4.) If you’re ultra paranoid about contamination, do the onions first. Personally, I figure that any sort of germ that can tolerate 300 plus degree oil deserves a chance to make me sick. Oh yeah, and heat your oil on your range top to about 350 degrees or so. This part kind of takes practice to get right. Always start your oil out low and add heat, it’s much easier than subtracting. Besides, if you get your oil above 400 F degrees, you’ll ruin it. No one wants that.
5.) I like to start with the chicken, so I will. While your oil is heating (and it will take a while, so don’t rush it), drop your singular chicken piece into the first bowl, cover well with flour and then dust as much off as will come. Next, drop in the egg mixture and leave for about 30 seconds. Last, move to the 3rd bowl and coat throughly with the flour mixture again. Lay out on cooling rack for a few minutes to allow crust to set. Oh yeah, and be sure to choose a wet hand and a dry hand. The wet hand only goes into the wet bowl and the dry hand only goes into the dry bowl. Otherwise, you get club hand and that’s not pretty.
6.) Once your oil has reached something in the neighborhood of 350 degrees, gently insert your chicken. DO NOT DROP THE CHICKEN IN OR YOU WILL GET BURNED!!! The oil should start to sizzle immediately, if it doesn’t, it’s not hot enough and you’ve just ruined your chicken… it will be a nasty, greasy mess. Cook your chicken for about 5 minutes and then flip and cook another 3 minutes. Since we’re using gluten free flours, you will not be able to tell by the color if the chicken is done!!! It will be pale in the pan and lightly golden as it sets. Put it back on the rack so it can shed some grease and cool. Set your oven to 200 degrees F and stick your extra cookie sheet in.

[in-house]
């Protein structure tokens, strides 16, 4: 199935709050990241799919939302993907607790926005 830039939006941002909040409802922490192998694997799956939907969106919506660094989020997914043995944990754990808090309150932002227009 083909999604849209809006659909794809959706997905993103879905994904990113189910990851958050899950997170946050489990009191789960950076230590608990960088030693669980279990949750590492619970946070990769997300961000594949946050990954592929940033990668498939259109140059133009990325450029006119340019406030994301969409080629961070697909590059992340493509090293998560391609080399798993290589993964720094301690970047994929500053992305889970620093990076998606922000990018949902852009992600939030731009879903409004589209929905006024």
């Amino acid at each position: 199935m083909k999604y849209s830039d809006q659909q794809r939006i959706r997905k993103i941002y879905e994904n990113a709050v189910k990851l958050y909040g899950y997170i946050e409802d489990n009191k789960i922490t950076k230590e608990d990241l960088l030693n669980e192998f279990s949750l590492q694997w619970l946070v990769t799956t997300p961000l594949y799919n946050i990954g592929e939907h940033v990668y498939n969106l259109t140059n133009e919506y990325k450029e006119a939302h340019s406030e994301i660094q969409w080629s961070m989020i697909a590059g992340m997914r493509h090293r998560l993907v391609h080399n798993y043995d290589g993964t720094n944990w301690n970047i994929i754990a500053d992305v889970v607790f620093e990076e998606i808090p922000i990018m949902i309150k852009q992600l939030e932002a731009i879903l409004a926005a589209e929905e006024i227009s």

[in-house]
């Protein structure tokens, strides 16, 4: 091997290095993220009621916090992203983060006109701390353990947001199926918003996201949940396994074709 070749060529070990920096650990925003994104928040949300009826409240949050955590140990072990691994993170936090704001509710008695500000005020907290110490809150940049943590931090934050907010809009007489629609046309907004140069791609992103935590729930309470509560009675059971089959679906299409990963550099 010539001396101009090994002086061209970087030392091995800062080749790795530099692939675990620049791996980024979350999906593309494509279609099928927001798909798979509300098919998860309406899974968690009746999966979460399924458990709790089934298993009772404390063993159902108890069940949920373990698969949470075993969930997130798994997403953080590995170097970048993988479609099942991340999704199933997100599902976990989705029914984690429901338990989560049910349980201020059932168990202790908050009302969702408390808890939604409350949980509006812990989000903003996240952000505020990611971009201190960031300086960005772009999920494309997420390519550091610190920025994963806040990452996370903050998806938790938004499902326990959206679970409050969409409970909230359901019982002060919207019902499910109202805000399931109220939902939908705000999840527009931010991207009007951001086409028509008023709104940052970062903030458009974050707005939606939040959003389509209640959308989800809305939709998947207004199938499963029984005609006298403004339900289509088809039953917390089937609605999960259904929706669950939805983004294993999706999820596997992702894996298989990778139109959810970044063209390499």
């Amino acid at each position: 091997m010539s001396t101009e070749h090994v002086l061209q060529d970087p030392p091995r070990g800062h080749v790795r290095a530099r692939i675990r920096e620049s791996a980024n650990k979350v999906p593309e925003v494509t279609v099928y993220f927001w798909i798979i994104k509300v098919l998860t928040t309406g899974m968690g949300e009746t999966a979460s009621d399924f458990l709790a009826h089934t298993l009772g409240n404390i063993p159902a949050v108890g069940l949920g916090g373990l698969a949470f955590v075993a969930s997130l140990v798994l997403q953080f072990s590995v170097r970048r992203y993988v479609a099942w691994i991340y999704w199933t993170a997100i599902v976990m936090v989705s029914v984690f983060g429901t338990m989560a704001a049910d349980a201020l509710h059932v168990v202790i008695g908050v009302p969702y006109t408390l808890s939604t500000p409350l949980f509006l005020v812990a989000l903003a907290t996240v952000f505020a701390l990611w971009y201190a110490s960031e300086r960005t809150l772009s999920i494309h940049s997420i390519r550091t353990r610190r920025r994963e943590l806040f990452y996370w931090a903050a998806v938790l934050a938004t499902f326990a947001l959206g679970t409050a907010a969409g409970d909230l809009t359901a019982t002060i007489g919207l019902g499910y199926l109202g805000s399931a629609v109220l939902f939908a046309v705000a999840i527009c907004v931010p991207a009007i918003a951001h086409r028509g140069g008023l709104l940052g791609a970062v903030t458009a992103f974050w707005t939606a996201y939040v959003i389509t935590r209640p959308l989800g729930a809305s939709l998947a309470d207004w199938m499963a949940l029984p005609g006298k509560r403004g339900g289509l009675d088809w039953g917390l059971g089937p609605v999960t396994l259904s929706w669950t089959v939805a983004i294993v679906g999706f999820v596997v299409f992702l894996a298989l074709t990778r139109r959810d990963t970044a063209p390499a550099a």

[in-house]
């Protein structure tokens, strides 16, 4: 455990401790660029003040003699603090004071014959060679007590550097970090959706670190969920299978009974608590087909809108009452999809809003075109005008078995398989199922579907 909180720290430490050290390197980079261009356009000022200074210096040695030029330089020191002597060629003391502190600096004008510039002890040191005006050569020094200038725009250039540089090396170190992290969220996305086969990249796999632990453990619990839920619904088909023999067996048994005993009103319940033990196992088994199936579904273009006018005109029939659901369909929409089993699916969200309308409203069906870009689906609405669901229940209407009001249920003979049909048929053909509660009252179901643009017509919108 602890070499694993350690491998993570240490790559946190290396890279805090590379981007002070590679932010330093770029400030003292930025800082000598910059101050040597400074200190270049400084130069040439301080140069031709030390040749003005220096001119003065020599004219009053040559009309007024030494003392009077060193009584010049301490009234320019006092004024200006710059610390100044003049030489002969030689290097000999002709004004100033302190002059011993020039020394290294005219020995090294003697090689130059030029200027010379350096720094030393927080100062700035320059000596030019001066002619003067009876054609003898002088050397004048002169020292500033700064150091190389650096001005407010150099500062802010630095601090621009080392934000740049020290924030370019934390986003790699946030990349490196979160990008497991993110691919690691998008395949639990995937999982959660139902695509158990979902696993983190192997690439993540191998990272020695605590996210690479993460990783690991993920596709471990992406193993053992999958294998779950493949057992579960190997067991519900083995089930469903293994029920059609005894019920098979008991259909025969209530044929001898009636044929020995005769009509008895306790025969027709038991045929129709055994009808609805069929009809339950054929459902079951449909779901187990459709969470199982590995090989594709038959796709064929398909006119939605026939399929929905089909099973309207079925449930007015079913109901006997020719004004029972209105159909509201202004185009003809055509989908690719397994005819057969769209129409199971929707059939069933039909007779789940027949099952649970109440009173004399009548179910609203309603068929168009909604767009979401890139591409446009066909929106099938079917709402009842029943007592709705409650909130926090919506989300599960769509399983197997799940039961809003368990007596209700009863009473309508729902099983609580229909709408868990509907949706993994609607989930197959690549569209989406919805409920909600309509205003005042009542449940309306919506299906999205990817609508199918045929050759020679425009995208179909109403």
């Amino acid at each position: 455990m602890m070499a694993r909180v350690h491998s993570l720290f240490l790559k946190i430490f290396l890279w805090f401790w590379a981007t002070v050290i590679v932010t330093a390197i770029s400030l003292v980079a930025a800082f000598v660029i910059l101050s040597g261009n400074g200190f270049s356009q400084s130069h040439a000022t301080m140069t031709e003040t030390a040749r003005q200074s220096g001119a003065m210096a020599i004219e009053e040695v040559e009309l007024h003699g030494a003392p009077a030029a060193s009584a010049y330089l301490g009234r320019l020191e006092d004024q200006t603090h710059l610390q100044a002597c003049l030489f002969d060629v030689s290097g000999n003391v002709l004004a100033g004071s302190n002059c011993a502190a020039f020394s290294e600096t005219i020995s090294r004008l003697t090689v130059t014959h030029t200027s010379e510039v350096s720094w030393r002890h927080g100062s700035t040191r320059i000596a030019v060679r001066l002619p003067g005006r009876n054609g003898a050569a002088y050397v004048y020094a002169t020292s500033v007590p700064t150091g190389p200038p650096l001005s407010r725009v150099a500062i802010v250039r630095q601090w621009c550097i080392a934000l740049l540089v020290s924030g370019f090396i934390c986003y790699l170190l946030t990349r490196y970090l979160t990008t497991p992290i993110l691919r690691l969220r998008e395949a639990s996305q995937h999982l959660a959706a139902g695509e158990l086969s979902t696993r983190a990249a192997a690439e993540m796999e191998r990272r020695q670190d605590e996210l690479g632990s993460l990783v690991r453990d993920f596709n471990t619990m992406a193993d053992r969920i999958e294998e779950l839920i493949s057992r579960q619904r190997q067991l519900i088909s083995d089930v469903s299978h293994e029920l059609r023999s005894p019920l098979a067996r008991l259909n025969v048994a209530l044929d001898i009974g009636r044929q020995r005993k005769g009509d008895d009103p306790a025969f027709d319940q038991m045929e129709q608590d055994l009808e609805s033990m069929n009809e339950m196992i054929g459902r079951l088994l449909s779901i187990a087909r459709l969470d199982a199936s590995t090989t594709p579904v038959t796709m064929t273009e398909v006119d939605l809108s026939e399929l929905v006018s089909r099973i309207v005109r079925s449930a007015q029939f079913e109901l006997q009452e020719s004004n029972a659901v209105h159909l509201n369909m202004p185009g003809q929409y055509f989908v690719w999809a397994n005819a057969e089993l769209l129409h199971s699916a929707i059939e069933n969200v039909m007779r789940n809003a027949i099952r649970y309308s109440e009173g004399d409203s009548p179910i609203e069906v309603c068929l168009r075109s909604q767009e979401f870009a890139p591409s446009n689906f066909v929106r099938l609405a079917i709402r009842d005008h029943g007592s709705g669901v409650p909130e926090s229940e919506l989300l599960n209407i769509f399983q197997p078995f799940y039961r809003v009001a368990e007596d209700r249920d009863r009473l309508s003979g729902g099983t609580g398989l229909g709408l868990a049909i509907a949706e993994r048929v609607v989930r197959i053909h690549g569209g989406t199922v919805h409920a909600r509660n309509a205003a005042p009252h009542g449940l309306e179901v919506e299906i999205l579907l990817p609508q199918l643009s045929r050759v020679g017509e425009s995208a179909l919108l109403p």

7.) Once your chicken has cooled, put it on the pan in your oven to keep it warm.
8.) For the onion rings, slice your onions into 1/2″ slices and seperate the rings. Do the onions the same way you did the chicken, going through all three bowls of stuff and resting on the rack. Bring your oil back up to 350 or so, but don’t allow it to overheat, so work fast!
9.) Gently place onions in oil with tongs, and don’t crowd the pan. You won’t be able to get many in at once, but that’s why we have a warm oven. Fry for one and a half minutes, then flip and cook for another one and a half minutes. Pull them quickly and place back on the rack to cool. Stick them in the oven with the chicken.
10.) To fry your previously frozen french fries, allow them to thaw and then fry in the same oil for 3-4 minutes. They shouldn’t be so thick that they need to be flipped. Pull and drain, then stick in the oven with the rest of the party. Serve and eat… don’t expect this stuff to keep, though. The breading tends to pull water out of the air and gets really icky after a while.
11.) To clean up (allow everything to cool), first drain your oil into a funnel with a coffee filter, to catch any of the nasty bits. Oil is made to be reused several times. Funnel into a clean container with a lid. Rinse your pan and scour with course kosher salt and a sponge (don’t use soap or else you’ll ruin the season).